Introduction: Oven Baked Doughnuts

Picture of Oven Baked Doughnuts

In Switzerland we have Fasnacht/Carnival  at this time of the year.

Facts: Fasching or Karnival celebrations stem from various beliefs and needs. For Catholics, it provided a festive season of food and fun before the Lenten fasting period would begin. During the late medieval times, plays were performed during the Lenten period called Fastnachtspiele.

In pre-Christian times, carnival celebrations symbolized the driving out of winter and all of its evil spirits. Hence the masks to "scare" away these spirits. The carnival celebrations in southern Germany and Switzerland reflect these traditions.

During these times we have a lot of different sweets that are being offered. Doughnuts are famous, even dough by now you can buy them all year long.

Step 1:

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This recipe is for baked doughnuts, I tried to avoid the oil and they turned out pretty good.

For approx. 20 doughnuts:
600 g Flour
1 pinch Nutmeg
1 tsp Salt
80 g Sugar
1 sachet Dried Yeast = 7 g
2 tbsp soft Butter
2 Eggs
320 ml warm Milk

To finish:
50 g melted Butter
150 g Sugar

If you wish:
Raspberry Jam (brush it through a sieve)
Lindor Chocolate balls
Vanilla Cream

Step 2:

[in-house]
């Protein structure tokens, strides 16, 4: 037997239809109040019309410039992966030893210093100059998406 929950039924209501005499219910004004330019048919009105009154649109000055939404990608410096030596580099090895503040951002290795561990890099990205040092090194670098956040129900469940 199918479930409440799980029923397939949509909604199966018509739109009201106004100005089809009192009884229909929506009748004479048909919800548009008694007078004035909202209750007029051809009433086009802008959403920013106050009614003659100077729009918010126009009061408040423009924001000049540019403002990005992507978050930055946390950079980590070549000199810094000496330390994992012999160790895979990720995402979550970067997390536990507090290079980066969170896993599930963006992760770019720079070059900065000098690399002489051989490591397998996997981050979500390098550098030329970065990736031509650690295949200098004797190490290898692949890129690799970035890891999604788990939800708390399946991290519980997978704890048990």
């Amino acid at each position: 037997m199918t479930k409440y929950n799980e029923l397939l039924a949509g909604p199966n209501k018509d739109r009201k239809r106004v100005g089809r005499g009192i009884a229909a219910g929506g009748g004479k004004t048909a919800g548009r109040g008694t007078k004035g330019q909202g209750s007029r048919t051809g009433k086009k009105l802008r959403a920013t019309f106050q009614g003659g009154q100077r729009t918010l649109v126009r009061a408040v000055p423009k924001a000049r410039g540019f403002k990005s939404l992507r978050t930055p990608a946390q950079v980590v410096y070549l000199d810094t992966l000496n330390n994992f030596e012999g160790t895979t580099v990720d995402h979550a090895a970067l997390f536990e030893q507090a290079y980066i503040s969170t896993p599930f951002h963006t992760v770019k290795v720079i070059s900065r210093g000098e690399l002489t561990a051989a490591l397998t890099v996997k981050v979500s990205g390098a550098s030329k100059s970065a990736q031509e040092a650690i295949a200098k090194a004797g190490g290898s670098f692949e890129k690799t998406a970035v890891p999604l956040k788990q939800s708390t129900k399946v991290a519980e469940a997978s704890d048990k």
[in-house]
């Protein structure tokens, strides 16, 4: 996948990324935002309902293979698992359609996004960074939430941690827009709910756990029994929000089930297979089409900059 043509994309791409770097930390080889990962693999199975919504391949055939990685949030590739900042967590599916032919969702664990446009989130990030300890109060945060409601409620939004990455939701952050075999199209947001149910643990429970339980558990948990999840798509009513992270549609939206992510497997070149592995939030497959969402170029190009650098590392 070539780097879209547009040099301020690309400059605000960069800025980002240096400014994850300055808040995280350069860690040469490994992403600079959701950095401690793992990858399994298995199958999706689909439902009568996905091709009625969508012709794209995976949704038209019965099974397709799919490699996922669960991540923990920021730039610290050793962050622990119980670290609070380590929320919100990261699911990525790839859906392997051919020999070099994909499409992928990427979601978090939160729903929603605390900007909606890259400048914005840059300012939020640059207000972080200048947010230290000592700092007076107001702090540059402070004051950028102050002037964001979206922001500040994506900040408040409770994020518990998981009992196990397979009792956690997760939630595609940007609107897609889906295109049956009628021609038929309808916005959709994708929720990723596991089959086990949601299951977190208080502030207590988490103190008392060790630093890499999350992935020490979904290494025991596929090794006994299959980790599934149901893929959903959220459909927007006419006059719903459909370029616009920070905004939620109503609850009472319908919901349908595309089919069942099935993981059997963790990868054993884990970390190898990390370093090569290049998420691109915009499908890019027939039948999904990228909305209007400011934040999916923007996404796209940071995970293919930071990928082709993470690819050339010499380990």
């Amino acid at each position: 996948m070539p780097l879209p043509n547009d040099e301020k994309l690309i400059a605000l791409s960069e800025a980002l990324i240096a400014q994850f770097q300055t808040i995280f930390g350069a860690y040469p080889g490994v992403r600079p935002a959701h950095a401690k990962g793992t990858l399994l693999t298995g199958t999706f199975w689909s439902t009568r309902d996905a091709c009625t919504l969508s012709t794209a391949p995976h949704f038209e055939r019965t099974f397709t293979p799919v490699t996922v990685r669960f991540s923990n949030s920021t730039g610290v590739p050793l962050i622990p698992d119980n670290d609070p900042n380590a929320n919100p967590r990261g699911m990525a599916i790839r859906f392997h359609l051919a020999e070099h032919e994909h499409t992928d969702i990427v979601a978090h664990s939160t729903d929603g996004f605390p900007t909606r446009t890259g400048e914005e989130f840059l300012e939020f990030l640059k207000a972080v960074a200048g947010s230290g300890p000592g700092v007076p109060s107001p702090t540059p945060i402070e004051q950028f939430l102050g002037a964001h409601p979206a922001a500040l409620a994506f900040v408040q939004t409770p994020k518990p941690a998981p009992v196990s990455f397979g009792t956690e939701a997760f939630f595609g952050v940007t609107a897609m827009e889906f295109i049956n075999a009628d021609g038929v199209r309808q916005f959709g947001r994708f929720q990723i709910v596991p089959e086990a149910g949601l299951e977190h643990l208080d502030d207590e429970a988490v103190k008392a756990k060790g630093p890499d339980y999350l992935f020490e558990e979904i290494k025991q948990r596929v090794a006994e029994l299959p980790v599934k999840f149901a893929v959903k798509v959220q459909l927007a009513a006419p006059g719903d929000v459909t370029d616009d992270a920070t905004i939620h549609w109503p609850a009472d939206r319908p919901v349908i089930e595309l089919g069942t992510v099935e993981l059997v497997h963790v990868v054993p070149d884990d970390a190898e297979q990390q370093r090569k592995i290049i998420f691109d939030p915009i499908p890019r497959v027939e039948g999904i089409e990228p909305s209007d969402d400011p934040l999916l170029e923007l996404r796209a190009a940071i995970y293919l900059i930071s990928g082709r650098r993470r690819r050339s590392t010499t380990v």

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Mix the flour with the sugar, nutmeg and the dried yeast, then add the soft butter, the eggs and the warm milk. Mix together then add the salt. Knead until you have a soft dough. Let rest under a towel for 1 hour.

When the dough has risen to double its size cut it into 20 pieces. Now there are several possibilities. You can form round small bread rolls and fill them after baking with jam or Nutella or whatever you want. Or you can fill it now with a chocolate ball, I used Lindor. You can also cut out shapes or form the doughnut with a hole in the middle.

Step 3:

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I did form half of them like a bread roll, empty. After baking I used a piping bag with a small hole to pipe jam into the hot doughnut. You can do the same with Nutella or vanilla cream.
The other half I filled with the chocolate.

Step 4:

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Put them on a baking sheet and cover with a towel, let rest for 30 minutes.
Bake at 170 C for 15-20 minutes. Some of my rolls have broken and the chocolate poured out; they definitely looked funny.

Turn the hot rolls immediately in melted butter and sprinkle with sugar. If you leave the rolls unfilled add some cinnamon.
If you want to fill the rolls do it immediately. Pipe the jam in. I did it on top of the rolls so you can see what is inside. The doughnuts are best eaten the same day!


nissan0712 (author)2013-02-24

this is a good non yeast recipe i have used.

This recipe for oven-baked doughnuts is simple and delicious.


1/2 cup sugar
2 1/2 tablespoons solid vegetable shortening
2 eggs
2 cups all-purpose flour
2 teaspoons nutmeg
1/2 teaspoon salt
2 teaspoons baking powder